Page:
Strategies for Visiting the Met

Ever since I started writing museum reviews, I’ve been debating whether to review the Metropolitan Museum of Art. Is it useful? Is it even possible to cover such a mammoth museum in a review of readable length? Obviously, I decided that the answer is a qualified yes. I’m going to give some details about the museum, followed by some strategies for visiting, but a full review would be an entire guidebook. Plus, I’m pretty sure I haven’t seen even a fraction of what the museum has to offer despite many visits. This is definitely someplace you have to keep coming back to.

Metropolitan Museum of Art Fifth Avenue
The Metropolitan Museum of Art’s main building on Fifth Avenue. Photo by Elisa Rolle (CC BY-SA 3.0)

The Details

The Metropolitan Museum of Art is more than one museum; it’s three, to be specific. In addition to the Met’s main building on Fifth Avenue there’s also the Met Cloisters (for medieval art) and Met Breuer (for modern and contemporary art). I’ll only talk about the Met Fifth Avenue in this post.

The Met Fifth Avenue is located at 5th and 82nd in Manhattan’s Upper East Side. It’s open seven days a week. Until very recently, the Met had pay-what-you-wish admission for everybody, but that’s all going to change on March 1, 2018. Basically, if you’re not a New York State resident, a child under twelve, or a student in the NY/NJ/PA area, you’ll have to pay $25 to visit the museum. This has been a controversial decision, but on the bright side, your ticket will be valid for all three Met buildings for three days.

The museum seems to take accessibility very seriously. If this is a concern for you, inquire beforehand by phone or on the website, because it seems like they can help you get wherever you want to go.

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The building has several dining areas. Some are more expensive than others, but none are cheap. If you decide to choose one, I recommend the American Wing Café. It has a nice selection of soups and sandwiches, and it opens out directly onto the American Wing Courtyard. This makes for such a pleasant atmosphere. The museum also has an extensive, two-story museum store. It has nice stuff, not junky souvenirs.

The Met main building is on Museum Mile, which is pretty far uptown. It takes at least three different subways to get there from Penn Station, and the bus situation isn’t any better. Travelling by cab or Uber takes awhile, too, because of traffic. So basically, plan lots of time if you’re arriving by train.

Sackler Wing Metropolitan Museum
The Temple of Dendur in the Metropolitan Museum of Art’s Sackler Wing. This is one of the museum’s most popular areas.

Strategies for Visiting

The Met Fifth Avenue is too large to see in a day. Accept this and use one or more of the following strategies:

  • Wander around and enjoy whatever you come across. The Met is so spectacular that you really can’t go wrong. Even the departments I’m not all that interested in are still fascinating here. The collection is world class, and the curatorial choices shows it off so well. The museum is set up in such as way that it’s nearly impossible not to meander from one department to the next, so you can see a lot of different stuff without even trying to.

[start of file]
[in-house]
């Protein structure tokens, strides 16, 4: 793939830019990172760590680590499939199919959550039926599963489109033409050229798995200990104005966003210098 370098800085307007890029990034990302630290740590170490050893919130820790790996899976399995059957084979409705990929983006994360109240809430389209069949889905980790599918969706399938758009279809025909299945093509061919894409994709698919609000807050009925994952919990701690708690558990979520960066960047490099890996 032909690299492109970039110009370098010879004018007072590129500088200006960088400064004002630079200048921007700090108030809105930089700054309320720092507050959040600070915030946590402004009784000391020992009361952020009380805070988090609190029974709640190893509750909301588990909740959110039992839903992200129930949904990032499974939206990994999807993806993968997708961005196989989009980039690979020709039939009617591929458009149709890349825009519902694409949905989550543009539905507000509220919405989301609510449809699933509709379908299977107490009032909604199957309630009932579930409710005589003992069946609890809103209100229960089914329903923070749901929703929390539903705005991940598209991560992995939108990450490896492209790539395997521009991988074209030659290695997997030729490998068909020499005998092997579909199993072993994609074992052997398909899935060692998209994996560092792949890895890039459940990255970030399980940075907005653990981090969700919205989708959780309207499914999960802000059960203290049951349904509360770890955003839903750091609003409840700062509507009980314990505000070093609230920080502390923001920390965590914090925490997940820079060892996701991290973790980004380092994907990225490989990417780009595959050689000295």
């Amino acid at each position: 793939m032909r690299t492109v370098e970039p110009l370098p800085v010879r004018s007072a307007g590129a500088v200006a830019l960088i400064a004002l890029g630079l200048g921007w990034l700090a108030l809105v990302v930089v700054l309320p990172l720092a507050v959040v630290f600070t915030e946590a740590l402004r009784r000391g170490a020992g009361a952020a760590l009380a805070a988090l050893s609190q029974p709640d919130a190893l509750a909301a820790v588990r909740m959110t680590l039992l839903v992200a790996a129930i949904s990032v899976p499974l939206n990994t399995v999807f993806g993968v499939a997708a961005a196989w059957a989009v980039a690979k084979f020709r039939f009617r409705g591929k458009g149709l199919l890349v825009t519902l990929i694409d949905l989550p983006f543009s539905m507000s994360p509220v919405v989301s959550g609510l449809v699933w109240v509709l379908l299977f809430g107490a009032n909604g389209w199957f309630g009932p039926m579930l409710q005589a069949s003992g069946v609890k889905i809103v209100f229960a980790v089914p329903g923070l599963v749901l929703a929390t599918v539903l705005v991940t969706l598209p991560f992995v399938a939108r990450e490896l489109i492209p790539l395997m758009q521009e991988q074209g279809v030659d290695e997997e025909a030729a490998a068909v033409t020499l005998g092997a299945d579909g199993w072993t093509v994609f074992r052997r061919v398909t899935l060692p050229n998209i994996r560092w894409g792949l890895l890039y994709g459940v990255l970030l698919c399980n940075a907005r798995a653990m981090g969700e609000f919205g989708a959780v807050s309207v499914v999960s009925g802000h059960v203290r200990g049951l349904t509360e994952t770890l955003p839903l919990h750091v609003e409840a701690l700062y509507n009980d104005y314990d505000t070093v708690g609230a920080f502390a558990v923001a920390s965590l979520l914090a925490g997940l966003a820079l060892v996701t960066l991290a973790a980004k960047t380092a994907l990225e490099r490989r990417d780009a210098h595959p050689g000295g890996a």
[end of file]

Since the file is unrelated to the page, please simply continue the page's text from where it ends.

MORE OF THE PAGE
• Plan in advance what you’re going to see. Use the online museum map to help you. You might decide on a few departments or even specific works that are your top priorities.
  • Focus on the special exhibitions, which are always great. Unlike at many other major museums, they’re included in your regular admission price. The only downside is that popular exhibitions might be very crowded.
  • Take a tour. Many different options are available, and most are included in your admission price. A Museum Highlights tour takes place once an hour, and I also counted almost twenty more options on a recent Tuesday. These other options take about special exhibitions or specific topics. You can take highlights tours in English, Mandarin, French, Korean, German, Japanese, Spanish, or Portuguese. A small pamphlet called “What’s On”, available at any admission desk, details the tours available each day.
  • You can rent audio guides of permanent and special exhibitions. They cost $7.00 for adults, $6.00 for members, and $5.00 for kids under 12, but they provide information about thousands of objects. They’re available in ten different languages. Listen to a few samples online to decide if it’s for you. There’s also a Met app with information about the artwork.
  • Several independent companies also run tours. For example, Museum Hack offers “renegade tours”. Prices vary based on the tour. One tour I would definitely consider is EmptyMet, where you get to go through the museum before it opens for the day. These tours cost a pretty penny, but they seem to fill up quickly. Ticketing is run by an outside company, but unlike the other two, tours are given by museum staff.

As I’m sure you already realize, the Met is huge. If you go (and I hope you will), be prepared to do a lot of walking. Using a map is essential. The newest version indicates the easiest route from one wing to the next, with accessible alternatives as necessary. Also, look to the room numbers as landmarks and the signs directing you to the special exhibition galleries. The museum very popular amongst tourists and New Yorkers alike, but it rarely gets as crowded as, say, the Louvre in Paris. Only once have I ever had to wait in line to get in, and that was during Christmas break.

What are your favorite areas of the Met? What artwork do you most enjoy seeing there? Do you have any experience with the tours there? Let me know in the comments!

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